J. Hillis Miller, 92, Dies; Helped Revolutionize Literary Studies
Although he looked like a quiet, scholarly farmer, with a short beard and suspenders, and often defining the more charismatic Mr. Day Man’s increasingly enduring Yale school curriculum, Professor Miller found himself on campus as a force to reckon with. Established as.
Andrzej Warmiस्कीski, who came to Yale in 1972 as a comparative literary student, said, “By the end of my first year, I was already listening to friends in English talk about how Hillis is doing 14 doctoral dissertations on the Victorian novel . ” an interview.
Professor Miller was particularly effective in communicating with other literary scholars, suspecting the radical basis of deconstruction. If the texts have no inherent meaning, they were surprised at what they were all doing in the first place?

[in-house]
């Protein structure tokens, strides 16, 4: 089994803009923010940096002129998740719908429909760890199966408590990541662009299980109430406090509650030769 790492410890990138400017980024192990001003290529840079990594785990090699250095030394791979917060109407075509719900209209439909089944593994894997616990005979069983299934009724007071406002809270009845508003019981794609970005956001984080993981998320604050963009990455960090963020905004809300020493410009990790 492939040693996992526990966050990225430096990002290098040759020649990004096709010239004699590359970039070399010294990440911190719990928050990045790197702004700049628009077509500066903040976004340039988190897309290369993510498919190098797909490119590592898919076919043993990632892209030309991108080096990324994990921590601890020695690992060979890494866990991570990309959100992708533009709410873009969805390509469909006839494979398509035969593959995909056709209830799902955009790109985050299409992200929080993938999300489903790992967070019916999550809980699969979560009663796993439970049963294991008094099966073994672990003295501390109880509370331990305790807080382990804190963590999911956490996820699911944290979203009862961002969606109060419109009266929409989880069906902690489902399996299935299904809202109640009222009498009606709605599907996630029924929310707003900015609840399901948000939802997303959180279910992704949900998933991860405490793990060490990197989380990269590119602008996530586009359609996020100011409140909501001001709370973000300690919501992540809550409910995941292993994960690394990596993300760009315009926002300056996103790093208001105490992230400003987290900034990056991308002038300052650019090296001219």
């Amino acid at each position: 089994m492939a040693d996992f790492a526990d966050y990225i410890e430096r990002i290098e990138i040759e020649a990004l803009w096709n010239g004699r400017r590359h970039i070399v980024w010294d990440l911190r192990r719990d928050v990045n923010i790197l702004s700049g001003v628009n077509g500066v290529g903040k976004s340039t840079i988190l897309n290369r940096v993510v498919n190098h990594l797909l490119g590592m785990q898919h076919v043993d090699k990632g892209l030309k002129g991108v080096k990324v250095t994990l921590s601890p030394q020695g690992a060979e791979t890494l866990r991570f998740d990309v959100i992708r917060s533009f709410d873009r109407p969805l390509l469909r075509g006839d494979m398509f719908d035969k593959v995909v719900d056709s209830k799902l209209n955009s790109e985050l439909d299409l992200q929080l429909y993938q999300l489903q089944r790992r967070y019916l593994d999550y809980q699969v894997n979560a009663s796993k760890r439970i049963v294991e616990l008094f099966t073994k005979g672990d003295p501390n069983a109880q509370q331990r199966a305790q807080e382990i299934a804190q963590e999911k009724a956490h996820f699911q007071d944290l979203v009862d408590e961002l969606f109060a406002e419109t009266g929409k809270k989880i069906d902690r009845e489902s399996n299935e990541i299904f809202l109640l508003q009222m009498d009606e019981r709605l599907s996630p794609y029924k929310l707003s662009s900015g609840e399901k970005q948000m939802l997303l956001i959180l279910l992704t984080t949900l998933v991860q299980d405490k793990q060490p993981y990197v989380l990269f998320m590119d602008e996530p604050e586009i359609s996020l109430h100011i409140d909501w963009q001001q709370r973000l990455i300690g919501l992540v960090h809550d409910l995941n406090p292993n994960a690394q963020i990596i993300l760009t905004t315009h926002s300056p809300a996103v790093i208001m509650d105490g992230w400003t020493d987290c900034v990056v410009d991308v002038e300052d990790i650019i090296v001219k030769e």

At the Modern Language Association conference in New York in 1976, Professor Miller responded to the critical response with a landmark paper, “The Critique for Host”, in which he worded the context of the deconstruction, making it seem simple but Even more fun.
The fact that words and texts lacked purpose outside of meaning, he said, did not make them a “jail house of language”. Instead, it made literature a “place of joy”, where critics were free to experience all the possibilities of meaning.
Deconstruction dominated American literary studies for the next decade, and in 1986, as president of the MLA, Professor Miller delivered the keynote address at his conference, which announced “The Triumph of Theory”.
Still, he felt embarrassed at Yale. Mr. De Man died in 1983, and Professor Miller had to beg the university every year to renew Mr. Derrida’s contract. One day he received an offer from the University of California, Irvine, inviting him to create a world-class humanities program.